Read the whole thing here. As the excerpt above indicates, Effective COIN is more, much more, than bullets and bombs, it is about influence.
Briefly and without comment,
29 Nov 2008 06:56:49 GMT
By Jon Hemming
KABUL, Nov 29 (Reuters) – The U.S. general commanding NATO forces in Afghanistan has ordered a merger of the office that releases news with "Psy Ops", which deals with propaganda, a move that goes against the alliance’s policy, three officials said.
The move has worried Washington’s European NATO allies — Germany has already threatened to pull out of media operations in Afghanistan — and the officials said it could undermine the credibility of information released to the public.
Seven years into the war against the Taliban, insurgent influence is spreading closer to the capital and Afghans are becoming increasingly disenchanted at the presence of some 65,000 foreign troops and the government of President Hamid Karzai.
Taliban militants, through their website, telephone text messages and frequent calls to reporters, are also gaining ground in the information war, analysts say.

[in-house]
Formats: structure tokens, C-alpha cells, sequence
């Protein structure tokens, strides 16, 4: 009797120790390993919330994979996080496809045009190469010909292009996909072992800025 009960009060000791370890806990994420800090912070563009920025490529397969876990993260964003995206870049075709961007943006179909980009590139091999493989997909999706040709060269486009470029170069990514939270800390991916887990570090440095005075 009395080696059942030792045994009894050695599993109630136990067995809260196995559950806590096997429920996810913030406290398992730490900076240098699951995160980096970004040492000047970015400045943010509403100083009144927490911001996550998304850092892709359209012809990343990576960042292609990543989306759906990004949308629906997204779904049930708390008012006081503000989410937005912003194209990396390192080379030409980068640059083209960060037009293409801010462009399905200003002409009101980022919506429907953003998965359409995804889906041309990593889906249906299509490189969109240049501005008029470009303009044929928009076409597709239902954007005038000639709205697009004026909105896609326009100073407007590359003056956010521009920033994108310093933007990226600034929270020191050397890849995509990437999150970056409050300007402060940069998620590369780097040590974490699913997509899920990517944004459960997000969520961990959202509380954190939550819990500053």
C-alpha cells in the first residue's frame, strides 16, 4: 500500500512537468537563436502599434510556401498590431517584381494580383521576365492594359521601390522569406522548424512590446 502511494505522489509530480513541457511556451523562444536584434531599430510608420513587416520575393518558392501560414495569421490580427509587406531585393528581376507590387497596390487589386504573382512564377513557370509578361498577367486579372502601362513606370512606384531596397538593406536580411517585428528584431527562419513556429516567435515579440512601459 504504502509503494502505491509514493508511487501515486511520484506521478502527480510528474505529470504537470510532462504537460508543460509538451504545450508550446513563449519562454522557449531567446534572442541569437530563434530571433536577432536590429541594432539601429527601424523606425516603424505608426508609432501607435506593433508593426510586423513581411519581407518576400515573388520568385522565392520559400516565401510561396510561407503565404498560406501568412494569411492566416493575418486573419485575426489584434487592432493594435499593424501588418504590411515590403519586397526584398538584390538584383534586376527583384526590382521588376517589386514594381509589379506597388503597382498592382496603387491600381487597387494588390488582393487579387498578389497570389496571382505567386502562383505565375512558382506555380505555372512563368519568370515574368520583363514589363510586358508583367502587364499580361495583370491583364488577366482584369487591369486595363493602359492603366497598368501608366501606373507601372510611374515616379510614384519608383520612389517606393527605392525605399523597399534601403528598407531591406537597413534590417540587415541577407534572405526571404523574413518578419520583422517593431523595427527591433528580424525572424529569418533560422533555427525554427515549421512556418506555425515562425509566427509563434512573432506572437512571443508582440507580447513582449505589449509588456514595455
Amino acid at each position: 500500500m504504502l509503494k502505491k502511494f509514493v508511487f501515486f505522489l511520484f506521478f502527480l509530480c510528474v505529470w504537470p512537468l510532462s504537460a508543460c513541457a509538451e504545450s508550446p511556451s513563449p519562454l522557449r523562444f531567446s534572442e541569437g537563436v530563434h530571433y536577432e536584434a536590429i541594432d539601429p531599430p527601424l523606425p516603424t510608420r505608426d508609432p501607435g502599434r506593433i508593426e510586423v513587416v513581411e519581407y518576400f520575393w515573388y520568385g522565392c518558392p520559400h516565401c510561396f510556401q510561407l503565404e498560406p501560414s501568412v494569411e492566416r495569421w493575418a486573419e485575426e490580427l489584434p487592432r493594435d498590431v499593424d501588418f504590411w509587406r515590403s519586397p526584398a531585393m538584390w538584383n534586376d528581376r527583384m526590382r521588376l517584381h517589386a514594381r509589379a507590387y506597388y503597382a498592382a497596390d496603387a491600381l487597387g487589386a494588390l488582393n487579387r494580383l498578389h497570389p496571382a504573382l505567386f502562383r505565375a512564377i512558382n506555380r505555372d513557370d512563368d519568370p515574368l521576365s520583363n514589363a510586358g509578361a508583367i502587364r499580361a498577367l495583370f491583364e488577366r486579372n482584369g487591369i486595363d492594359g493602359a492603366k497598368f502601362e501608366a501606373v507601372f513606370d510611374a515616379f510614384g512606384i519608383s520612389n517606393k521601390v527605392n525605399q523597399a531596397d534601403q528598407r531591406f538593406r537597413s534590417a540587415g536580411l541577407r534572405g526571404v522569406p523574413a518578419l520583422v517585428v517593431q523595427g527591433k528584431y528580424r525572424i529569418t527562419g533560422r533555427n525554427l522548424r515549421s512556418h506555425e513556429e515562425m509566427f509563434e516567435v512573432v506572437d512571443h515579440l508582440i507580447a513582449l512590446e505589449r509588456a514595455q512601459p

U.S. General David McKiernan, the commander of 50,000 troops from more than 40 nations in NATO’s International Security Assistance Force (ISAF), ordered the combination of the Public Affairs Office (PAO), Information Operations and Psy Ops (Psychological Operations) from Dec. 1, said a NATO official with detailed knowledge of the move.
The friction in the second paragraph is perhaps the most interesting. There is pressure to align the fences between the practices of PA, IO, and PSYOP. General McKiernan is doing what many want, and I know McKiernan’s PAO “gets it” as well.
Read the whole thing here.
John Sullivan, the co-founder of the Los Angeles Terrorism Early Warning group and lieutenant with the Los Angeles Sheriff’s Department, focusing on emerging threats, reminds us that Al-Qaeda is not the only threat. As such, public diplomacy and strategic communication planning that focuses only on Al-Qaeda is too limiting.
From Danger Room:
While the public and media are occupied with wars in Iraq and Afghanistan, the potential conflict with Iran, the downward spiral in Pakistan, and a global economic meltdown, a new, rapidly-evolving danger — narco-cartels and gangs — has been developing in Mexico and Latin America. And it has the potential to trump global terrorism as a threat to the United States.
It’s not surprising that books about the wars we are in are so popular, but who would have thought some of the most popular readings would be U.S. Army doctrine? The purpose of doctrine is to provide guidance on how – and often why – to conduct operations. They used to be dry reads but now they are written to be accessible by those both inside and outside the military.